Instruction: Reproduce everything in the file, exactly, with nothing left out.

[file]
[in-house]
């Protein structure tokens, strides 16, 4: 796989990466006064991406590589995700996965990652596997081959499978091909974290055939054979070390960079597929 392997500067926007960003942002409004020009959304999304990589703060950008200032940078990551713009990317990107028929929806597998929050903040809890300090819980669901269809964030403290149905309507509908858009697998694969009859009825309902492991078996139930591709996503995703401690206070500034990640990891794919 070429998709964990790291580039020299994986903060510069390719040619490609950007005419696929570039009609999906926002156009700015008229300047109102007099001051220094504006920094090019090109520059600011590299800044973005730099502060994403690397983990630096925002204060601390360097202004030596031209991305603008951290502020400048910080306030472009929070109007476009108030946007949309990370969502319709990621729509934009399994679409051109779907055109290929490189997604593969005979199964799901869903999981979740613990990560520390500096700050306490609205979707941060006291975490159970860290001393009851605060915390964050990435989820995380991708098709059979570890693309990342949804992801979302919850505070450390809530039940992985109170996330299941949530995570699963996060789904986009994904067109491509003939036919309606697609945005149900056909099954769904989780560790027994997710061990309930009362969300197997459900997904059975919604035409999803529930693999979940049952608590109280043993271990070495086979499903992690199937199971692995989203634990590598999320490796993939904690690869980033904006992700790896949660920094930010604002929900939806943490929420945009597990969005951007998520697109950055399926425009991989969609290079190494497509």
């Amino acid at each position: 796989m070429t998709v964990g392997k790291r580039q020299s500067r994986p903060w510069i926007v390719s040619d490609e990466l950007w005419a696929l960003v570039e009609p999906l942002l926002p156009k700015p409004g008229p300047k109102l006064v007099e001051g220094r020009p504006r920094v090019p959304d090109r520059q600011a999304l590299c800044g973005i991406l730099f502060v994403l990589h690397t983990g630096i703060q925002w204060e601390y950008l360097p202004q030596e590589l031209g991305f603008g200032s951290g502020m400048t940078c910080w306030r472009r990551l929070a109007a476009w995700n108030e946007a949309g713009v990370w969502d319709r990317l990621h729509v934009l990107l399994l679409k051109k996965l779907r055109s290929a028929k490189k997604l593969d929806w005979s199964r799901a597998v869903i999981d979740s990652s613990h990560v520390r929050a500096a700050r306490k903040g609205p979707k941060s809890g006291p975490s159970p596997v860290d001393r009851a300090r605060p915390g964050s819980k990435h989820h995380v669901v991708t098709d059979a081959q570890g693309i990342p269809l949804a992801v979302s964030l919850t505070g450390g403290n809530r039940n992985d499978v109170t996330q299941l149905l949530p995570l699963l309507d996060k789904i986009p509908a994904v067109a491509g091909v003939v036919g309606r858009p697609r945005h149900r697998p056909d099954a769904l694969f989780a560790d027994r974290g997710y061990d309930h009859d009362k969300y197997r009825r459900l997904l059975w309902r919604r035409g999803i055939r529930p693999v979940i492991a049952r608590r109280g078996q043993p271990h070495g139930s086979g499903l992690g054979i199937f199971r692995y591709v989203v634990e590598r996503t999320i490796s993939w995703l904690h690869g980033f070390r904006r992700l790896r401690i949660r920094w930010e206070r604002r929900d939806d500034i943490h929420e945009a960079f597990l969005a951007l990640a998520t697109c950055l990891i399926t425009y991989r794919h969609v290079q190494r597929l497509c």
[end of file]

[in-house]
């Protein structure tokens, strides 16, 4: 796989990466006064991406590589995700996965990652596997081959499978091909974290055939054979070390960079597929 392997500067926007960003942002409004020009959304999304990589703060950008200032940078990551713009990317990107028929929806597998929050903040809890300090819980669901269809964030403290149905309507509908858009697998694969009859009825309902492991078996139930591709996503995703401690206070500034990640990891794919 070429998709964990790291580039020299994986903060510069390719040619490609950007005419696929570039009609999906926002156009700015008229300047109102007099001051220094504006920094090019090109520059600011590299800044973005730099502060994403690397983990630096925002204060601390360097202004030596031209991305603008951290502020400048910080306030472009929070109007476009108030946007949309990370969502319709990621729509934009399994679409051109779907055109290929490189997604593969005979199964799901869903999981979740613990990560520390500096700050306490609205979707941060006291975490159970860290001393009851605060915390964050990435989820995380991708098709059979570890693309990342949804992801979302919850505070450390809530039940992985109170996330299941949530995570699963996060789904986009994904067109491509003939036919309606697609945005149900056909099954769904989780560790027994997710061990309930009362969300197997459900997904059975919604035409999803529930693999979940049952608590109280043993271990070495086979499903992690199937199971692995989203634990590598999320490796993939904690690869980033904006992700790896949660920094930010604002929900939806943490929420945009597990969005951007998520697109950055399926425009991989969609290079190494497509």
């Amino acid at each position: 796989m070429t998709v964990g392997k790291r580039q020299s500067r994986p903060w510069i926007v390719s040619d490609e990466l950007w005419a696929l960003v570039e009609p999906l942002l926002p156009k700015p409004g008229p300047k109102l006064v007099e001051g220094r020009p504006r920094v090019p959304d090109r520059q600011a999304l590299c800044g973005i991406l730099f502060v994403l990589h690397t983990g630096i703060q925002w204060e601390y950008l360097p202004q030596e590589l031209g991305f603008g200032s951290g502020m400048t940078c910080w306030r472009r990551l929070a109007a476009w995700n108030e946007a949309g713009v990370w969502d319709r990317l990621h729509v934009l990107l399994l679409k051109k996965l779907r055109s290929a028929k490189k997604l593969d929806w005979s199964r799901a597998v869903i999981d979740s990652s613990h990560v520390r929050a500096a700050r306490k903040g609205p979707k941060s809890g006291p975490s159970p596997v860290d001393r009851a300090r605060p915390g964050s819980k990435h989820h995380v669901v991708t098709d059979a081959q570890g693309i990342p269809l949804a992801v979302s964030l919850t505070g450390g403290n809530r039940n992985d499978v109170t996330q299941l149905l949530p995570l699963l309507d996060k789904i986009p509908a994904v067109a491509g091909v003939v036919g309606r858009p697609r945005h149900r697998p056909d099954a769904l694969f989780a560790d027994r974290g997710y061990d309930h009859d009362k969300y197997r009825r459900l997904l059975w309902r919604r035409g999803i055939r529930p693999v979940i492991a049952r608590r109280g078996q043993p271990h070495g139930s086979g499903l992690g054979i199937f199971r692995y591709v989203v634990e590598r996503t999320i490796s993939w995703l904690h690869g980033f070390r904006r992700l790896r401690i949660r920094w930010e206070r604002r929900d939806d500034i943490h929420e945009a960079f597990l969005a951007l990640a998520t697109c950055l990891i399926t425009y991989r794919h969609v290079q190494r597929l497509c």